Gamification and game-based learning are two terms that are often confused. While these industry buzzwords may sound similar, and even share some characteristics, it is important to clarify the difference. Here is a primer.
Gamification is a technique that applies game-like elements to an organization’s learning strategy. While consuming content or contributing knowledge, users might earn points, secure badges, and measure up against a leaderboard. The gamification elements may stimulate competition among employees or between departments; however, that’s not the primary purpose or goal. Instead of being tied to a specific learning outcome, gamification is used to promote learning, increase employee engagement, and generate data about employees’ expertise. Analytics can help companies identify individuals who have consumed or mastered content, and then harness this data to inform interactions among peers and even customers.
Unlike formal training that takes place in a classroom setting, gamification is usually delivered to an electronic device such as a computer, tablet, or smartphone that users can access whenever and wherever they want. The content is often uncovered in two- to five-minute increments by users who proceed through it at their own pace. Unlike many traditional games, there is no concrete start or finish, and the material is not designed to be absorbed in one setting.
Gamification can be effective in a wide range of applications. It can be a helpful tool when onboarding new employees who must master practical information or incorporate more nuanced topics such as the core values of the company. It can also be used to drive content employees need to continue learning—such as evolving business practices and new-product information—and can identify areas for personal development and growth.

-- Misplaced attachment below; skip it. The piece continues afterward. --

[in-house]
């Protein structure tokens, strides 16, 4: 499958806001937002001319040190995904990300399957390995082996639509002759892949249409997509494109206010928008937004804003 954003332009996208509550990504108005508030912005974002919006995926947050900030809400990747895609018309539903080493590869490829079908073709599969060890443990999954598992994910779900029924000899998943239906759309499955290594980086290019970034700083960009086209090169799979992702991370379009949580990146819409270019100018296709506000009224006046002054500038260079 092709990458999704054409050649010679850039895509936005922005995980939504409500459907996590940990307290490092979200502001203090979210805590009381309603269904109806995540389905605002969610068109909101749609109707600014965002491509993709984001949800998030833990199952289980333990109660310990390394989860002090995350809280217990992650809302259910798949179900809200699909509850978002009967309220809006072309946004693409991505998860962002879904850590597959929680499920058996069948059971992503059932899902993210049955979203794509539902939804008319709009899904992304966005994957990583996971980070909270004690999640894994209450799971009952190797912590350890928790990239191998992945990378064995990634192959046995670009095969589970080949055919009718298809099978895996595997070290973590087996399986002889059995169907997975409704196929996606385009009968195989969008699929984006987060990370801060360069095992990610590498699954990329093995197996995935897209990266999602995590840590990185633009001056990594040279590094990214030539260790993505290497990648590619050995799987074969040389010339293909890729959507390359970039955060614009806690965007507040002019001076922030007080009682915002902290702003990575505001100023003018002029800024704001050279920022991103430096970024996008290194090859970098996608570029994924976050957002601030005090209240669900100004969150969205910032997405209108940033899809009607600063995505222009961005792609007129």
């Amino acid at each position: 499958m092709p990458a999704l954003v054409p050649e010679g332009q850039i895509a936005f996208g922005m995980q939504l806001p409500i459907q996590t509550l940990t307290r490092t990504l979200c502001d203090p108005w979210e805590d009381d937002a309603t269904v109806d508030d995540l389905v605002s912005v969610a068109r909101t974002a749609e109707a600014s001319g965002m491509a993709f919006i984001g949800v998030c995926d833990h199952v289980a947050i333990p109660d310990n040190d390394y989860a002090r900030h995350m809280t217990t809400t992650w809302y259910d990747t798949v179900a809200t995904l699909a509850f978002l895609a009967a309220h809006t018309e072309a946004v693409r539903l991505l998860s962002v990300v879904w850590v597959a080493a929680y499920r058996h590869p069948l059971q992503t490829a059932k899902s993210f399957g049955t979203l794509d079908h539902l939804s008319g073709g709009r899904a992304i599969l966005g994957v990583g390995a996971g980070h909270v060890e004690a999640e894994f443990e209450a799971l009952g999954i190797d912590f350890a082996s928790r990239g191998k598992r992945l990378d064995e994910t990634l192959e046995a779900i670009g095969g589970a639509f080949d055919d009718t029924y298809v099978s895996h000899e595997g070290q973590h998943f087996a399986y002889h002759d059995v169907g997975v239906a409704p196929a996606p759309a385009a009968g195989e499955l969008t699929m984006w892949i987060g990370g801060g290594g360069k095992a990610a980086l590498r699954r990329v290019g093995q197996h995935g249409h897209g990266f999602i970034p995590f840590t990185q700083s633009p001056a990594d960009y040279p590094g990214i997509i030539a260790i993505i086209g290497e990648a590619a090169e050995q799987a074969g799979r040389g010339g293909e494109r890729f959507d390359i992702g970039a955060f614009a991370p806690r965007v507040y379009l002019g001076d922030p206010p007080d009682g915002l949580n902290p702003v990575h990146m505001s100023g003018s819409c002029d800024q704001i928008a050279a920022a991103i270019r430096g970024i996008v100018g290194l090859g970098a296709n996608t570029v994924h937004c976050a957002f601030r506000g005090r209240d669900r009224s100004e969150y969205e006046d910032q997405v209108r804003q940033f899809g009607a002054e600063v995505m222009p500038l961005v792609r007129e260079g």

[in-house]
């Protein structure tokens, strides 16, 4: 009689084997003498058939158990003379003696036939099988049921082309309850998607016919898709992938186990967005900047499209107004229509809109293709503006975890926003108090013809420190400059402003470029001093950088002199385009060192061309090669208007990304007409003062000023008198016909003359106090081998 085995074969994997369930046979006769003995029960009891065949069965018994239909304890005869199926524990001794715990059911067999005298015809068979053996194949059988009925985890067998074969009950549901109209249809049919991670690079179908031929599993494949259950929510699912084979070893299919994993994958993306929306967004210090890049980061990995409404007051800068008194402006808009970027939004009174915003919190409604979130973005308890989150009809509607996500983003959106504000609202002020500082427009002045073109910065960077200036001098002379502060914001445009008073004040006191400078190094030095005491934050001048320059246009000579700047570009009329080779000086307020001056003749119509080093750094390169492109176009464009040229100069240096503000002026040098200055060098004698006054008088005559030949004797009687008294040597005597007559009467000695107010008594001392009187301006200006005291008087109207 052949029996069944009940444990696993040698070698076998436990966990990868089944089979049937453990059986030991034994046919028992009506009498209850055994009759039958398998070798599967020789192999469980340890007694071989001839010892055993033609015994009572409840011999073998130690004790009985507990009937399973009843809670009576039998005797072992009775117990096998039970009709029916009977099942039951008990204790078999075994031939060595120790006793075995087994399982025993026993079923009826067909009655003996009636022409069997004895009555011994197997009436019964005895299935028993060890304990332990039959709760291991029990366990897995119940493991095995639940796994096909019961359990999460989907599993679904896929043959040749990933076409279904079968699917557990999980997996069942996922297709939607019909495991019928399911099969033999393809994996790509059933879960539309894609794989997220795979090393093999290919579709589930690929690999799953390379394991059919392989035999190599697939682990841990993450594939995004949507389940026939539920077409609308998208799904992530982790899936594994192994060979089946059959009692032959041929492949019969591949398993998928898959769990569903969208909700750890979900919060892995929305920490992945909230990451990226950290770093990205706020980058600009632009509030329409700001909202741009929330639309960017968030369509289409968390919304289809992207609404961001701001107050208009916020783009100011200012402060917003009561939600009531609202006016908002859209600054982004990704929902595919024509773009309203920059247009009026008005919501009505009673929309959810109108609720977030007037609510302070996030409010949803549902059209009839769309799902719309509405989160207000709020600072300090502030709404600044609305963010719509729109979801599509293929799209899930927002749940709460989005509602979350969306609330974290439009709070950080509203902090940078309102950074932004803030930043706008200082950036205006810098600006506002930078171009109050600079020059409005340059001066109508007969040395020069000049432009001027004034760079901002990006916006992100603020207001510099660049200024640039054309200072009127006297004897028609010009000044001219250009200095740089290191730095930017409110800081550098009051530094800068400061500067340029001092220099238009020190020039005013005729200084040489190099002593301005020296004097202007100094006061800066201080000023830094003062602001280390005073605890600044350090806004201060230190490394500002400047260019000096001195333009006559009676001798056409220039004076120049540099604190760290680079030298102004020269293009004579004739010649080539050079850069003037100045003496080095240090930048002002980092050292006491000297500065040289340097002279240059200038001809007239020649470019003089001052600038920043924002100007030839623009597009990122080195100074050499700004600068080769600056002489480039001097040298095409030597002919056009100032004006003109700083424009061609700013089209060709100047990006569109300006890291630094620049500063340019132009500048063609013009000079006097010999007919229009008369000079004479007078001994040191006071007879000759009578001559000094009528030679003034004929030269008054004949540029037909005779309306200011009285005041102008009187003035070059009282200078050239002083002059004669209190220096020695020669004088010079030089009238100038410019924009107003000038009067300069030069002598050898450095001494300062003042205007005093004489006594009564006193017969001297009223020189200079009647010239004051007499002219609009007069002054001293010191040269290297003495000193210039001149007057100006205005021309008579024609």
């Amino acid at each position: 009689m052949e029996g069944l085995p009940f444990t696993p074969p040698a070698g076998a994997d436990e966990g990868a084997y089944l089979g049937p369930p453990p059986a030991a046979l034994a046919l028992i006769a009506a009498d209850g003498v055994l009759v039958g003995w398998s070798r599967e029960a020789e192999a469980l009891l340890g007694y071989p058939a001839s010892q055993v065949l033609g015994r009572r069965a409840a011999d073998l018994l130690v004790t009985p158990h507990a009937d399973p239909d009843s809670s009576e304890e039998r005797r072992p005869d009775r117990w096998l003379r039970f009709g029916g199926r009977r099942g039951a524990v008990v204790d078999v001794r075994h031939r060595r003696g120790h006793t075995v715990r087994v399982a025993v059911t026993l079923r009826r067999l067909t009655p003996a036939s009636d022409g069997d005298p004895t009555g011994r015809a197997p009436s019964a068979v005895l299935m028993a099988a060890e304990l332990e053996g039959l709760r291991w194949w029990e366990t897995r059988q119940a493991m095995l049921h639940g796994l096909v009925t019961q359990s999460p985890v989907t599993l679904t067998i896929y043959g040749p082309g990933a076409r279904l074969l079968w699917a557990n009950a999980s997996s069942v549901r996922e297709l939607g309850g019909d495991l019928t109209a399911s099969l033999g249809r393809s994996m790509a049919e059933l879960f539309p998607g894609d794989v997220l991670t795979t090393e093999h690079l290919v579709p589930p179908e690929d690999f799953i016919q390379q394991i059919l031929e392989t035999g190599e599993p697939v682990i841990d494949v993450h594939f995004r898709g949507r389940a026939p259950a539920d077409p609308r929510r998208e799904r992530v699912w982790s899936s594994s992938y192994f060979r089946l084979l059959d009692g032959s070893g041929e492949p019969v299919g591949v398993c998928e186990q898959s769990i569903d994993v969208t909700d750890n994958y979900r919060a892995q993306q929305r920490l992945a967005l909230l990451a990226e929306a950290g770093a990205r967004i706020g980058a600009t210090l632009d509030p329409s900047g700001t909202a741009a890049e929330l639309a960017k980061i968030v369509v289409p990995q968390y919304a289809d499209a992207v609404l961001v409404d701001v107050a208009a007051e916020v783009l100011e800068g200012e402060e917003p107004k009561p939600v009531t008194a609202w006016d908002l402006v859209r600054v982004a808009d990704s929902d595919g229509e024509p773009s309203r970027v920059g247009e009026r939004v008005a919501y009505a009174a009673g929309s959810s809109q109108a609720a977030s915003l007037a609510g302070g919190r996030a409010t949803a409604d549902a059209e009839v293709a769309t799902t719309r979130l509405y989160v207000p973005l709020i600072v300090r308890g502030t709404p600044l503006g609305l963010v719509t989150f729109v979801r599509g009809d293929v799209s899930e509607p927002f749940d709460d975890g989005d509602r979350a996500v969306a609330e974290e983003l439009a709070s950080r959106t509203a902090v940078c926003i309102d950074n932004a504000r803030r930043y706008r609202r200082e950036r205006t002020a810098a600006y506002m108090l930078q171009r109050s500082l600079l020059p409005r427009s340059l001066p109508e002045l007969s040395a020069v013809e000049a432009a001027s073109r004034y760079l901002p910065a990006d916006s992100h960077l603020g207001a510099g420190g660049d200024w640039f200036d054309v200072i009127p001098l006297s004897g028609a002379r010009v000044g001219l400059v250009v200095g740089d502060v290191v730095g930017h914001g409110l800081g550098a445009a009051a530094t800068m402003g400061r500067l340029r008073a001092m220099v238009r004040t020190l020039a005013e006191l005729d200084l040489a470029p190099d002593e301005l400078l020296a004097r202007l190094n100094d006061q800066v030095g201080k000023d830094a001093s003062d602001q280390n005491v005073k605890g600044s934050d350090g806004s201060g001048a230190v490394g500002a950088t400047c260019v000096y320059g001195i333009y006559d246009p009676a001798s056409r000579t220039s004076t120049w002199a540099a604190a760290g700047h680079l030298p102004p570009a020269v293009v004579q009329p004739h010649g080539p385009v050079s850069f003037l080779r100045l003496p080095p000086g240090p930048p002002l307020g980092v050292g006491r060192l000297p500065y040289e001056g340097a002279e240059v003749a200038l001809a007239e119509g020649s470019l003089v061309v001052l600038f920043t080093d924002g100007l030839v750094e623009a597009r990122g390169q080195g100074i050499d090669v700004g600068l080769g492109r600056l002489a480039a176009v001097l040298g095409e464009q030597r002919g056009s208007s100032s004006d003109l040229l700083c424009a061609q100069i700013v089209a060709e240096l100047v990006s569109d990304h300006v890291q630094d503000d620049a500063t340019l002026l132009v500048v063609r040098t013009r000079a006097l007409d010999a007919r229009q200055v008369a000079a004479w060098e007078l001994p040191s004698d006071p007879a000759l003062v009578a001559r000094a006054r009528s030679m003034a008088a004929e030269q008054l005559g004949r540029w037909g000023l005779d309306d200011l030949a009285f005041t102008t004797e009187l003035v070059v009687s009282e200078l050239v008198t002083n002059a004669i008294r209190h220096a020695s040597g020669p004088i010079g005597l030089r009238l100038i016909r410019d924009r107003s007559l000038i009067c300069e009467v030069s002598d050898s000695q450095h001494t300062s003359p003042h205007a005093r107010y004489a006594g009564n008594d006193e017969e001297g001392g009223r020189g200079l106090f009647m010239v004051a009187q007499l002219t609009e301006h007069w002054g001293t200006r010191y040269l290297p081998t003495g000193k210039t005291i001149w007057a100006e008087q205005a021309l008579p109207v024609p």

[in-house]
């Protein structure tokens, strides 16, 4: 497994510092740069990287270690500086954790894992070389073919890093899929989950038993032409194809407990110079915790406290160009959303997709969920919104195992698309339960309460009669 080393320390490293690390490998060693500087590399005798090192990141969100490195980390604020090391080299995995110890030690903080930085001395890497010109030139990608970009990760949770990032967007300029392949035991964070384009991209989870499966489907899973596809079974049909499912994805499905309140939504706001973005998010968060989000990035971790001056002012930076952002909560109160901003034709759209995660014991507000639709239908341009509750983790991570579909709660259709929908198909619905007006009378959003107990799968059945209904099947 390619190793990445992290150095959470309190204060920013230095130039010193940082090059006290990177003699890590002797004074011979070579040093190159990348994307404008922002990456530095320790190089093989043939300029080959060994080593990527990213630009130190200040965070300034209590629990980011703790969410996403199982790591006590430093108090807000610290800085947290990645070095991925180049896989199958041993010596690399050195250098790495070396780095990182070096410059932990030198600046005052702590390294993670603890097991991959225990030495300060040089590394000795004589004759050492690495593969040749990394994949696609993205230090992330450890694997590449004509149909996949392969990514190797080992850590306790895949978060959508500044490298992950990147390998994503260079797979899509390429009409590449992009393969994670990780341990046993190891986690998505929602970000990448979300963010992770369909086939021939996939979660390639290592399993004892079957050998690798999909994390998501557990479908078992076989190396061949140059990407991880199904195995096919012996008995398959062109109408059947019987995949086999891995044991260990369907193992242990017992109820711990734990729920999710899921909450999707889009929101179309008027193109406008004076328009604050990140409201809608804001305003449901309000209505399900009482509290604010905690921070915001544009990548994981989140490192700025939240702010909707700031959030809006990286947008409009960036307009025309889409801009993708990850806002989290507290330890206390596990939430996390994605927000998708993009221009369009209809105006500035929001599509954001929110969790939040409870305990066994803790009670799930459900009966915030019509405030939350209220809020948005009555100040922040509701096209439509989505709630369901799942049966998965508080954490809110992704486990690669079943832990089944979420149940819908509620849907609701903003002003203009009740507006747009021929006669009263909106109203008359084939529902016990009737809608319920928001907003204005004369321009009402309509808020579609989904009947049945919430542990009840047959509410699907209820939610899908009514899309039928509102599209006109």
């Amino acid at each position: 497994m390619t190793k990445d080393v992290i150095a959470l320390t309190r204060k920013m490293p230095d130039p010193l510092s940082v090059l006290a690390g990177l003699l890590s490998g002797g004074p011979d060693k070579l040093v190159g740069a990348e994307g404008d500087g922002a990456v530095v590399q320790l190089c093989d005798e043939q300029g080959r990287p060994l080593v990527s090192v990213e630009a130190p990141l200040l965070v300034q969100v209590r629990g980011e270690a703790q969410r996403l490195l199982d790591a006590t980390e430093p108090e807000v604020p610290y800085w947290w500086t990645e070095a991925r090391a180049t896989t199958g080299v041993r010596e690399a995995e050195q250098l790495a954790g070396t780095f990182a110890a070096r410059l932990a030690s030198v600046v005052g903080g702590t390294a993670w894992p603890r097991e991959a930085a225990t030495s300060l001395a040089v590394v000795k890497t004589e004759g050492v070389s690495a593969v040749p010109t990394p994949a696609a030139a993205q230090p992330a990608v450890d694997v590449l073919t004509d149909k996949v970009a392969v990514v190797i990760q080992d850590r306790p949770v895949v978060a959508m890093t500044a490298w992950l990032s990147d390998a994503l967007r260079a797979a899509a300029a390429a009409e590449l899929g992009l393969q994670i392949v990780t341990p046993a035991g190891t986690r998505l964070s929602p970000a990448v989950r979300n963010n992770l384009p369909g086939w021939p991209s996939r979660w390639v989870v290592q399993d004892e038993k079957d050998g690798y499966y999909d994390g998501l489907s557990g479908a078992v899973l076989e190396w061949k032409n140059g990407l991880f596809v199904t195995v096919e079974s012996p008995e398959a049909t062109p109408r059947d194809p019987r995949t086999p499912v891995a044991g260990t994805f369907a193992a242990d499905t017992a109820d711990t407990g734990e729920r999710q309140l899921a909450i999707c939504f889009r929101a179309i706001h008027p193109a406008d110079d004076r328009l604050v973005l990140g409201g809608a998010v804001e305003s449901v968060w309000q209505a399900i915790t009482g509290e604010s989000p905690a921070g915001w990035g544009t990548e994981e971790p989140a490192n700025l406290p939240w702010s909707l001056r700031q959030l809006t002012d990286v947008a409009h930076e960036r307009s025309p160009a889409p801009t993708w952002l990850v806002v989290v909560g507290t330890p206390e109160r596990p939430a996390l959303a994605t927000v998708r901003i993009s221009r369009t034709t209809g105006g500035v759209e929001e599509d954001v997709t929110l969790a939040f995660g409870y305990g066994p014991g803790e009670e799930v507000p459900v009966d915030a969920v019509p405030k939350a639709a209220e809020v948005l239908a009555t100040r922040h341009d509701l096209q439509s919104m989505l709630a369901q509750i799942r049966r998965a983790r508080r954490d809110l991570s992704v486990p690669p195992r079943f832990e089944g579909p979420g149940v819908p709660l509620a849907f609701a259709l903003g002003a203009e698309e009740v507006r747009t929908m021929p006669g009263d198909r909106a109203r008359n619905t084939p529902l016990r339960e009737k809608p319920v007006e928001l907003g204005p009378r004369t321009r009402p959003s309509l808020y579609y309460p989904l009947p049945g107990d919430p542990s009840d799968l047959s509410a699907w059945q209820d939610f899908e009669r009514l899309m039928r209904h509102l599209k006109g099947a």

With game-based learning, actual game principles are applied to content to impart specific workplace knowledge and reinforce educational objectives. Game-based learning usually incorporates narratives, goals, and feedback. The games, which often have definitive starts and finishes, are self-contained units that can be delivered online or in a classroom setting. They are best suited to teach principle-based soft skills such as resource allocation, decision making, or customer service. With game-based learning, employees have the opportunity to take part in an authentic experience that realistically demonstrates the benefits and consequences of their actions.
It is important to point out that game-based learning is different from digital simulation, where often-realistic gamecraft techniques are leveraged for training purposes. Examples of this might include modules that teach employees how to recognize and respond to a cyberattack or phishing scam, or to master sophisticated skills such as flying a jet fighter, performing surgery, or negotiating with a difficult client. The simulated, immersive experiences are valuable because they allow learners to fail in a risk-free environment.
Gamification and game-based learning can (and do) coexist harmoniously in the workplace. A November 2015 survey of LMS users and instructional designers by Capterra and TalentLMS found that gamification and learning games have widespread adoption, with 83 percent and 90 percent use, respectively. Although they are clearly different animals, each has value. Incorporate them both into your toolkit, if you are game.